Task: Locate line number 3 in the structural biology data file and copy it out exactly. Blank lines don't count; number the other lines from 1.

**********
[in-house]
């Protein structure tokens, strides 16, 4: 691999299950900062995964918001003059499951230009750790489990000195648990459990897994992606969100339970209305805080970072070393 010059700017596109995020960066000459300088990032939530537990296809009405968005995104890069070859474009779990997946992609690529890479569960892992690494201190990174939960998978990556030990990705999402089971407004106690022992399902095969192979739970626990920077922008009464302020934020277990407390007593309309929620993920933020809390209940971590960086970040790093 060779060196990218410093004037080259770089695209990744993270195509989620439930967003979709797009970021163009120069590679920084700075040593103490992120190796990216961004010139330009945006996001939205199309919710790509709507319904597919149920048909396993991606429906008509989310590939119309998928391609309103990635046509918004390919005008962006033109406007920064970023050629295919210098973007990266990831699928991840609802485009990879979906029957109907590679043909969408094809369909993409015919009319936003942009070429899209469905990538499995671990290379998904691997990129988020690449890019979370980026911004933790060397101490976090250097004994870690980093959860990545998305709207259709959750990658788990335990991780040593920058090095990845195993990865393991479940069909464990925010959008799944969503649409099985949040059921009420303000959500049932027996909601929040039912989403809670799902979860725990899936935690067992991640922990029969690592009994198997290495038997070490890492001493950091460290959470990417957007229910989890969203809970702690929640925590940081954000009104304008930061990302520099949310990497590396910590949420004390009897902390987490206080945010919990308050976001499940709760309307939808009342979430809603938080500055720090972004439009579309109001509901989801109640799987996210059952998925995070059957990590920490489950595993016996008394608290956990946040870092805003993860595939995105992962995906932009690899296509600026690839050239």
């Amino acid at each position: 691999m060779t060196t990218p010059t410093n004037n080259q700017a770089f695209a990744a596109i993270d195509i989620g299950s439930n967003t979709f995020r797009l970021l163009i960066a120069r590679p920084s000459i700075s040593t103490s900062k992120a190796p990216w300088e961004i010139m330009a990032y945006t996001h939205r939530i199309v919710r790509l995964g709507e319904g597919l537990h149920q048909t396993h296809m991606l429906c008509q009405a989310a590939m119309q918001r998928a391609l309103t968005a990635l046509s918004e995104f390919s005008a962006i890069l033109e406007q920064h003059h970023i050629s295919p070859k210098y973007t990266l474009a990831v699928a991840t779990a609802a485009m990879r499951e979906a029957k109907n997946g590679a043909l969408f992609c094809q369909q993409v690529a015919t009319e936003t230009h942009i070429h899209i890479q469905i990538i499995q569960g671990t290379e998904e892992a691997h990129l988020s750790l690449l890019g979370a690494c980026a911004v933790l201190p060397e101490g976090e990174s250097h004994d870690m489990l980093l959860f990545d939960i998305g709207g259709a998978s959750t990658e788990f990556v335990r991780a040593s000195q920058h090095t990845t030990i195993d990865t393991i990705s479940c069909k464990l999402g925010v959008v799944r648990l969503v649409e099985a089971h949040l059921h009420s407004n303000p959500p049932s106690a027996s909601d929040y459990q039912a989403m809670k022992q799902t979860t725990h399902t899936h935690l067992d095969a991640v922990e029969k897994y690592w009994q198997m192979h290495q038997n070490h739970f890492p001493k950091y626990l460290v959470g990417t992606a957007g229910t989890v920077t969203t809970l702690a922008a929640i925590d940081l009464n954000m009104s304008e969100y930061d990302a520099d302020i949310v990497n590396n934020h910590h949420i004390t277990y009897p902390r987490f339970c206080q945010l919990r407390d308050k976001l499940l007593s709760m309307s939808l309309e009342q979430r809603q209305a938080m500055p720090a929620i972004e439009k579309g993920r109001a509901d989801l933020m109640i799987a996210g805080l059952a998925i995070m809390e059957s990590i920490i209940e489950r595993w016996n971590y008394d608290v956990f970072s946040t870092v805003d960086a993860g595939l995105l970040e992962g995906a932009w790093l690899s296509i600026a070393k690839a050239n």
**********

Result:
């Amino acid at each position: 691999m060779t060196t990218p010059t410093n004037n080259q700017a770089f695209a990744a596109i993270d195509i989620g299950s439930n967003t979709f995020r797009l970021l163009i960066a120069r590679p920084s000459i700075s040593t103490s900062k992120a190796p990216w300088e961004i010139m330009a990032y945006t996001h939205r939530i199309v919710r790509l995964g709507e319904g597919l537990h149920q048909t396993h296809m991606l429906c008509q009405a989310a590939m119309q918001r998928a391609l309103t968005a990635l046509s918004e995104f390919s005008a962006i890069l033109e406007q920064h003059h970023i050629s295919p070859k210098y973007t990266l474009a990831v699928a991840t779990a609802a485009m990879r499951e979906a029957k109907n997946g590679a043909l969408f992609c094809q369909q993409v690529a015919t009319e936003t230009h942009i070429h899209i890479q469905i990538i499995q569960g671990t290379e998904e892992a691997h990129l988020s750790l690449l890019g979370a690494c980026a911004v933790l201190p060397e101490g976090e990174s250097h004994d870690m489990l980093l959860f990545d939960i998305g709207g259709a998978s959750t990658e788990f990556v335990r991780a040593s000195q920058h090095t990845t030990i195993d990865t393991i990705s479940c069909k464990l999402g925010v959008v799944r648990l969503v649409e099985a089971h949040l059921h009420s407004n303000p959500p049932s106690a027996s909601d929040y459990q039912a989403m809670k022992q799902t979860t725990h399902t899936h935690l067992d095969a991640v922990e029969k897994y690592w009994q198997m192979h290495q038997n070490h739970f890492p001493k950091y626990l460290v959470g990417t992606a957007g229910t989890v920077t969203t809970l702690a922008a929640i925590d940081l009464n954000m009104s304008e969100y930061d990302a520099d302020i949310v990497n590396n934020h910590h949420i004390t277990y009897p902390r987490f339970c206080q945010l919990r407390d308050k976001l499940l007593s709760m309307s939808l309309e009342q979430r809603q209305a938080m500055p720090a929620i972004e439009k579309g993920r109001a509901d989801l933020m109640i799987a996210g805080l059952a998925i995070m809390e059957s990590i920490i209940e489950r595993w016996n971590y008394d608290v956990f970072s946040t870092v805003d960086a993860g595939l995105l970040e992962g995906a932009w790093l690899s296509i600026a070393k690839a050239n």